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image icon 'Al fresco'

'Al fresco'
Art Gallery of South Australia


This is an oil painting on canvas of an 'al fresco' or open air informal meal. It was painted in Paris around 1904 by Australian artist E Phillips Fox (1865-1915), and measures 153.6 cm x 195.6 cm. It shows a group of adults and a young girl being served tea and cake by a maid. The model for the woman in the light-coloured dress on the right was probably Ethel Carrick, the wife of the artist. In the foreground of the work, a dog sits begging for food from the table.

Educational value

This resource is useful because it:

  • is French Impressionist in style and shows impressive control of dappled sunlight and shadow - French artists of this period enjoyed exploring the aesthetic possibilities of playing off areas of shadow against patches of bright light
  • uses bright colours and thickly textured paint, seen in the spots of light falling on the group and the flowers glimpsed through the doorway - this suggests that Fox had a familiarity with or understanding of the work of French artists such as Pierre Bonnard (1867-1947), and Edouard Vuillard (1868-1940); Vuillard had been a fellow student of Fox's when he studied in Paris
  • has been conceived as a symphony in colour (in keeping with the style of the period) - the black of the dog and the man's coat are used to counterbalance the light tones of the dress of one of the women and the tablecloth, while the red of the other woman's dress creates the centrepiece around which all other colours rotate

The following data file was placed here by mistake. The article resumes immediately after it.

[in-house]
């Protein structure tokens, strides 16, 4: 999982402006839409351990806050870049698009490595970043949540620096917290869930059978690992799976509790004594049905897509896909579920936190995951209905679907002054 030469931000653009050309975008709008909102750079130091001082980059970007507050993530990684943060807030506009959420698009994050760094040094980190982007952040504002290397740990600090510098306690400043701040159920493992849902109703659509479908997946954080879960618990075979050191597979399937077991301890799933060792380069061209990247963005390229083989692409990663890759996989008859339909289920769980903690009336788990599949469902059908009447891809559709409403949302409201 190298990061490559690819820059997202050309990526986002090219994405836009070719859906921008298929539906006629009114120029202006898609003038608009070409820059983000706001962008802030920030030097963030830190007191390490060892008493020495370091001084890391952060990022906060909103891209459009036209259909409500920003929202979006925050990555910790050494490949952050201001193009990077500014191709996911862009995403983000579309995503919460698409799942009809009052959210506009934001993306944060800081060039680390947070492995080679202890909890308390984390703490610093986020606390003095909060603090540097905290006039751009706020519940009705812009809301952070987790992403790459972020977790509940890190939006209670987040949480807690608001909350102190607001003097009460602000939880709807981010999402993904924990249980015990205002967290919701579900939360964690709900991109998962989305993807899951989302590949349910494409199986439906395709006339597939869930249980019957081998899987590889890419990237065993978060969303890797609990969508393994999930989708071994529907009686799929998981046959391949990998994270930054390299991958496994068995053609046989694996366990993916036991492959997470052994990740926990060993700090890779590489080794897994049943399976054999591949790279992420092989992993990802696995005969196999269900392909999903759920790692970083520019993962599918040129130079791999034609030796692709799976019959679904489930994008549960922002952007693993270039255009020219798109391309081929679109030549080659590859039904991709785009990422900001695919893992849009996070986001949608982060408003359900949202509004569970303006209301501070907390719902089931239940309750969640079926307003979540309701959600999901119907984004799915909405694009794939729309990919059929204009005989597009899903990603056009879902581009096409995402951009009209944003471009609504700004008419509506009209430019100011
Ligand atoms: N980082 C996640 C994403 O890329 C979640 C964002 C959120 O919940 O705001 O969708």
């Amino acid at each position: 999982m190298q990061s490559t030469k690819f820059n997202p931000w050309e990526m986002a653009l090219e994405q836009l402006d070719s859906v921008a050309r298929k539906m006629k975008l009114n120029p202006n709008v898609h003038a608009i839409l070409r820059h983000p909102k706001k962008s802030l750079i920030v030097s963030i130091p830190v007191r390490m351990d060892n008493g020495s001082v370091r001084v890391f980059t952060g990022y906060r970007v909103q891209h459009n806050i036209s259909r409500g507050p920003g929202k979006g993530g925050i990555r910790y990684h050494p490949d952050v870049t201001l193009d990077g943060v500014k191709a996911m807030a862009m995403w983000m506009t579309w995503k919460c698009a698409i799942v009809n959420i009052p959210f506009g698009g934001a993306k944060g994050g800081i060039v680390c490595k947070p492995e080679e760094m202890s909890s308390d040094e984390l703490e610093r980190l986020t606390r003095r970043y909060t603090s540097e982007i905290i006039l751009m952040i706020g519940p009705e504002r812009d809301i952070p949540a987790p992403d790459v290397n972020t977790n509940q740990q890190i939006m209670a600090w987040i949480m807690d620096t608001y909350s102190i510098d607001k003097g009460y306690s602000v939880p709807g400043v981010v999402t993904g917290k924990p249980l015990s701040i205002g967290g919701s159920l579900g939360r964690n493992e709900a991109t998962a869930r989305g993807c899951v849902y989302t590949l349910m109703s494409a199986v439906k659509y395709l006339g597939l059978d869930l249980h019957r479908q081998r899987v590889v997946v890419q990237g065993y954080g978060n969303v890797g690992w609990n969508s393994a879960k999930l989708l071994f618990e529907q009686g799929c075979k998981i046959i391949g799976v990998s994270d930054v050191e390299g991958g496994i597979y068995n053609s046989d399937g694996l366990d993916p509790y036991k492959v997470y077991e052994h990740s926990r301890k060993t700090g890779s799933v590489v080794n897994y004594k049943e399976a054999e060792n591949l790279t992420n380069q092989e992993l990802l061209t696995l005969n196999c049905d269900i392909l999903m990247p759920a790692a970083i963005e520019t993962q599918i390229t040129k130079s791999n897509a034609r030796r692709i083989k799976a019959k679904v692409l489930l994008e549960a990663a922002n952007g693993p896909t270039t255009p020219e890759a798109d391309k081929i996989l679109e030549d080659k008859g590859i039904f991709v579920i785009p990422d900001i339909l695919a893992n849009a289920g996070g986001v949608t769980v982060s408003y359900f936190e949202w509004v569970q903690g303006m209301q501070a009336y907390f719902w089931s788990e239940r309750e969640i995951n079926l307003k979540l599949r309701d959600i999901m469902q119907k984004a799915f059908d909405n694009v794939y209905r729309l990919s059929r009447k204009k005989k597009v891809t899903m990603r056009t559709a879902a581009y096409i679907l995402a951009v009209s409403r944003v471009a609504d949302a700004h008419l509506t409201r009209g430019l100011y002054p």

• has particular qualities that relate to the way in which the artist worked - the paint has an overall 'dry' quality because it has been thinly applied over the canvas, which has occasionally been allowed to show through
  • is the first of Fox's paintings to depict a family meal in an outdoor setting, in which he celebrates contrasts of light and shade - the work was painted in Paris, and the setting of a shaded courtyard full of filtered sunlight may be the artist's own Paris garden
  • is similar in theme to the depiction of luncheons in a garden or courtyard setting that was very popular with French artists of the period - Fox may have seen Edouard Manet's (1832-83) now famous painting 'Le déjeuner' when it was shown in London in 1904
  • gave Australian audiences a taste of a cosmopolitan and exotic lifestyle - although one critic declared at the time ('Table Talk', 5 March 1908) that 'the work ... has no appeal to Australians to whom out-of-door eating suggests abominable memories of flies and bull ants'
  • represents, for contemporary audiences, a dream of an untroubled era, long gone, with the presence of the begging dog in particular helping to convey the lighthearted and relaxed mood of the gathering - the turn-of-the-century world of elegant, leisurely life which Fox and other artists depicted came to an end with the outbreak of the First World War.